"... This paper proposes a new method to reverse engineer gene regulatory networks from experimental data. The modeling framework used is timediscrete deterministic dynamical systems, with a finite set of states for each of the variables. The simplest examples of such models are Boolean networks, in whi ..."
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Cited by 64 (10 self)
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This paper proposes a new method to reverse engineer gene regulatory networks from experimental data. The modeling framework used is timediscrete deterministic dynamical systems, with a finite set of states for each of the variables. The simplest examples of such models are Boolean networks, in which variables have only two possible states. The use of a larger number of possible states allows a finer discretization of experimental data and more than one possible mode of action for the variables, depending on threshold values. Furthermore, with a suitable choice of state set, one can employ powerful tools from computational algebra, that underlie the reverseengineering algorithm, avoiding costly enumeration strategies. To perform well, the algorithm requires wildtype together with perturbation time courses. This makes it suitable for small to mesoscale networks rather than networks on a genomewide scale. An analysis of the complexity of the algorithm is performed. The algorithm is validated on a recently published Boolean network model of segment polarity development in Drosophila melanogaster.
A variational approximation for Bayesian networks with discrete and continuous latent variables
 In UAI
, 1999
"... We show how to use a variational approximation to the logistic function to perform approximate inference in Bayesian networks containing discrete nodes with continuous parents. Essentially, we convert the logistic function to a Gaussian, which facilitates exact inference, and then iteratively adjust ..."
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Cited by 51 (5 self)
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We show how to use a variational approximation to the logistic function to perform approximate inference in Bayesian networks containing discrete nodes with continuous parents. Essentially, we convert the logistic function to a Gaussian, which facilitates exact inference, and then iteratively adjust the variational parameters to improve the quality of the approximation. We demonstrate experimentally that this approximation is much faster than sampling, but comparable in accuracy. We also introduce a simple new technique for handling evidence, which allows us to handle arbitrary distributionson observed nodes, as well as achieving a significant speedup in networks with discrete variables of large cardinality. 1
Bayesian network and nonparametric heteroscedastic regression for nonlinear modeling of genetic network
 Proc. 1st IEEE Computer Society Bioinformatics Conference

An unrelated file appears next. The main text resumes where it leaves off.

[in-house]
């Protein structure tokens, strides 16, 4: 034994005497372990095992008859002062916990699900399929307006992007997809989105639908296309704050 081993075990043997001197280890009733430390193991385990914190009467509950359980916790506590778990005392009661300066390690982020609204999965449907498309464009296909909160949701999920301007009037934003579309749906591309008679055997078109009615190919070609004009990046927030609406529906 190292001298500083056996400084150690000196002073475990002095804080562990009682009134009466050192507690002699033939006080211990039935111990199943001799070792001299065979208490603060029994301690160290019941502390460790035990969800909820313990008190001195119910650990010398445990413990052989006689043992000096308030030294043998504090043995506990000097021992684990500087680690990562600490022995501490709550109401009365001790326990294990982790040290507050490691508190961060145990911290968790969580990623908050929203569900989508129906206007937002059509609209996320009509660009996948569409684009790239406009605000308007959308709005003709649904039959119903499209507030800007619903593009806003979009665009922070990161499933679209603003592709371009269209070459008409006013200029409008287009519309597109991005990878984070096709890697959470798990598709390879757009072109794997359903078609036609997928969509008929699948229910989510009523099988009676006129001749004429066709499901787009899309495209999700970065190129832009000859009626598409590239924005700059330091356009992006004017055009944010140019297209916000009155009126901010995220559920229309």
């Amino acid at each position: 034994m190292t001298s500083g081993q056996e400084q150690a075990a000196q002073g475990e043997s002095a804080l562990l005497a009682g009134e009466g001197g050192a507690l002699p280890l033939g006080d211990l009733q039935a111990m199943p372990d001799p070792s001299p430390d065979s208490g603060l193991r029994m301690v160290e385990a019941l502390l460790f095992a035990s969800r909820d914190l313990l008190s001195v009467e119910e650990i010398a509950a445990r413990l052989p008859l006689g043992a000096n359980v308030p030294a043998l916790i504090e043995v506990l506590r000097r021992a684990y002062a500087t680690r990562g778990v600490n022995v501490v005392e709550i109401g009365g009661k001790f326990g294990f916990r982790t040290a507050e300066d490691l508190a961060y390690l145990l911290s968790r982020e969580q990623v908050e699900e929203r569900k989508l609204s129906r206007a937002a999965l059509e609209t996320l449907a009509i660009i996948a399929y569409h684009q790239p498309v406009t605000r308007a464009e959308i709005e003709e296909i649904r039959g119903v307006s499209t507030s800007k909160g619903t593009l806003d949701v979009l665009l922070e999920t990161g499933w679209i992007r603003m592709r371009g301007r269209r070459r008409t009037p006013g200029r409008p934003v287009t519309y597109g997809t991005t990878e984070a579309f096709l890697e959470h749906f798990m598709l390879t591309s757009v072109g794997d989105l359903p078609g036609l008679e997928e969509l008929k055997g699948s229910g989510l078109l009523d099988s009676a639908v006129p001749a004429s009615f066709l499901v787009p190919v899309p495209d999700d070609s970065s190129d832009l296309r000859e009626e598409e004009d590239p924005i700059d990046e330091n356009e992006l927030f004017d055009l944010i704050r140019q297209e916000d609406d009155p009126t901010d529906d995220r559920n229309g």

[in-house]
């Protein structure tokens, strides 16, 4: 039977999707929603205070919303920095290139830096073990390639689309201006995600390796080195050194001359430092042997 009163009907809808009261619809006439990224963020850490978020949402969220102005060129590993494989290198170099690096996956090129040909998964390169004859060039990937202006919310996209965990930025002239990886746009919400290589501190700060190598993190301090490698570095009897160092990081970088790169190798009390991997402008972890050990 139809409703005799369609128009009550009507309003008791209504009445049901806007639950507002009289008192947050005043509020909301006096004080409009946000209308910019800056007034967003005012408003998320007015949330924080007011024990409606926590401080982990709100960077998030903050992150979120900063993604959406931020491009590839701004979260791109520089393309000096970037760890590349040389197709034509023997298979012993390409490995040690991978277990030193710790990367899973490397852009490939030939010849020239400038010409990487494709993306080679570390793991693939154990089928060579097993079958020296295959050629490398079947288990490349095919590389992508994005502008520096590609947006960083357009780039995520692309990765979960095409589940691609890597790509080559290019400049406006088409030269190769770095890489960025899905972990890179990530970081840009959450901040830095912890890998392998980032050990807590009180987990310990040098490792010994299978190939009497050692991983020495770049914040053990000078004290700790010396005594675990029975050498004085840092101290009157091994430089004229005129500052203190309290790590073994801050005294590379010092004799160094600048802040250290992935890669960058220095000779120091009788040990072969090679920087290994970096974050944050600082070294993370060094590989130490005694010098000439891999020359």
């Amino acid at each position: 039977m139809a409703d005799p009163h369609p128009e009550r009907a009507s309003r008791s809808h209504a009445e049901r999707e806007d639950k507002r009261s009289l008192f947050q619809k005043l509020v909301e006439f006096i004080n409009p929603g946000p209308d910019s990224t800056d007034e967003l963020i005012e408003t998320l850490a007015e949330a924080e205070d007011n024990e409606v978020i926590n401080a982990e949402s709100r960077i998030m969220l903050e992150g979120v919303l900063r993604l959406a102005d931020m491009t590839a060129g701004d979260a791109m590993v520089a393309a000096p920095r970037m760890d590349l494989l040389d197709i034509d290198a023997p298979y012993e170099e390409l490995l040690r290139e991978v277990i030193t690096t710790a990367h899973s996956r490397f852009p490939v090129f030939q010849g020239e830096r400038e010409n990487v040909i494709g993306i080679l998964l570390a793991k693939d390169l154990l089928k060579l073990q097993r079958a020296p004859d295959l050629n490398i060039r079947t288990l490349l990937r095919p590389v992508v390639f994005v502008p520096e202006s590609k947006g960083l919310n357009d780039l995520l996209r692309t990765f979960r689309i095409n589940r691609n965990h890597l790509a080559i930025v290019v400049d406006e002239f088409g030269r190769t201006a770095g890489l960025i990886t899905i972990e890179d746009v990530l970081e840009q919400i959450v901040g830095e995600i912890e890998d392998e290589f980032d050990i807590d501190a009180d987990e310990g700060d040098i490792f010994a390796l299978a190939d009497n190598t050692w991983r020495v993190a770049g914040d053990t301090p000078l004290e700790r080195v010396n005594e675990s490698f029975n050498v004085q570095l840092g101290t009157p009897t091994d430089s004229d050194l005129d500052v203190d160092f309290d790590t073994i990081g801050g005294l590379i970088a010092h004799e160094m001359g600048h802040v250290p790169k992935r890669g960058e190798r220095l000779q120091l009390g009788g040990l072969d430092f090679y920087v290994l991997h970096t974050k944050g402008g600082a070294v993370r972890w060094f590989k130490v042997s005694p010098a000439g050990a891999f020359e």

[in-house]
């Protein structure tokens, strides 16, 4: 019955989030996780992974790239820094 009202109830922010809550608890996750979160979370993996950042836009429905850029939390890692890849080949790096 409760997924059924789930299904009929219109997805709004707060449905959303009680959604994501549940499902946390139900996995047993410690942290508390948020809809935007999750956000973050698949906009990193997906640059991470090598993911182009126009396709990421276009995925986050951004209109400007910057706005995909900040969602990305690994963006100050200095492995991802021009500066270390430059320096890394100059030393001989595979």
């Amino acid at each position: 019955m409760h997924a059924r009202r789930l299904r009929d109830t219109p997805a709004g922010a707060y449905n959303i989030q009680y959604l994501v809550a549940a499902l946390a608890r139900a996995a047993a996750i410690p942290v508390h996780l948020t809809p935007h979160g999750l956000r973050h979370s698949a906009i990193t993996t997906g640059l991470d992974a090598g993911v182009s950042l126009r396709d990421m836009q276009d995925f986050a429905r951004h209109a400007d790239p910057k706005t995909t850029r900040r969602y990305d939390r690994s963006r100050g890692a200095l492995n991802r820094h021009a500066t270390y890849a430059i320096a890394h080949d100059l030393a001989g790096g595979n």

, 2002
"... We propose a new statistical method for constructing a genetic network from microarray gene expression data by using a Bayesian network. An essential point of Bayesian network construction is in the estimation of the conditional distribution of each random variable. We consider fitting nonparametric ..."
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Cited by 51 (19 self)
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We propose a new statistical method for constructing a genetic network from microarray gene expression data by using a Bayesian network. An essential point of Bayesian network construction is in the estimation of the conditional distribution of each random variable. We consider fitting nonparametric regression models with heterogeneous error variances to the microarray gene expression data to capture the nonlinear structures between genes. A problem still remains to be solved in selecting an optimal graph, which gives the best representation of the system among genes. We theoretically derive a new graph selection criterion from Bayes approach in general situations. The proposed method includes previous methods based on Bayesian networks. We demonstrate the effectiveness of the proposed method through the analysis of Saccharomyces cerevisiae gene expression data newly obtained by disrupting 100 genes. 1.
Bayesian Network Classification with Continuous Attributes: Getting the Best of Both Discretization and Parametric Fitting
 In Proceedings of the International Conference on Machine Learning (ICML
, 1998
"... In a recent paper, Friedman, Geiger, and Goldszmidt [8] introduced a classifier based on Bayesian networks, called Tree Augmented Naive Bayes (TAN), that outperforms naive Bayes and performs competitively with C4.5 and other stateoftheart methods. This classifier has several advantages including ..."
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Cited by 32 (2 self)